A brief bit of background. In 2013, Rubio joined with a bipartisan group of senators called the Gang of Eight to write a comprehensive immigration reform bill, which passed the Senate but died in the House. Along with increasing border security and beefing up the E-Verify system through which employers check their employees’ immigration status, it provided for a path to citizenship for undocumented immigrants. But it was an extremely lengthy path. They would have to register, pay a fine, pass a background check, and at that point they would be granted provisional legal status. After waiting ten years, paying another fine, and showing that they had learned English, they could apply for a green card. Then if they got the green card, they could apply for citizenship three years after that. So it could be fifteen years or more before someone who is currently an undocumented immigrant became a citizen.

As for Ted Cruz’s part, he offered an amendment at the time stripping out the path to citizenship but allowing undocumented immigrants to get work permits. Rubio charges that this means Cruz supported legal status for the undocumented (horrors!), while Cruz says that his amendment was just a poison pill meant to sabotage the bill.

While Rubio has backed away from the bill—he now says he learned that comprehensive reform is impossible, and the answer is to do it piece by piece, with the enforcement pieces coming first—he still says he supports an eventual path to citizenship. But he’s always careful to stress how long it would be before that would even be discussed, much less implemented.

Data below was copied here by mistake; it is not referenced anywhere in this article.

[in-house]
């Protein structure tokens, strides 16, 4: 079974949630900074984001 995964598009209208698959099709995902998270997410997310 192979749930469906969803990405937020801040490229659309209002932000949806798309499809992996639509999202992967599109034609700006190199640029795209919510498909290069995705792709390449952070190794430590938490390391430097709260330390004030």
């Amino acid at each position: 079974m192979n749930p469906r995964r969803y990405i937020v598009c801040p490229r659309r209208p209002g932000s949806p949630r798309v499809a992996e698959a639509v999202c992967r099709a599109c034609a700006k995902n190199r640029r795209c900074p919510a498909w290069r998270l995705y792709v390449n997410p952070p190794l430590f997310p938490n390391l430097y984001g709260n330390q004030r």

So right now, Rubio is defensively answering all kinds of questions about why he’s so soft on immigrants, while Cruz is the one attacking (and Rubio’s counter that Cruz is kind of an amnesty supporter too has fallen short). Yet Rubio’s position on the path to citizenship question—yes, but after a lengthy process—is quite popular within the party.

It matters a lot how you ask the question, but polling shows that, as a group, Republican voters are perfectly open to letting undocumented immigrants stay in the United States. When Pew asked recently if undocumented immigrants who “meet certain requirements” should be allowed to say, 66 percent of Republicans say yes, with 37 percent supporting citizenship and 28 percent supporting permanent residency.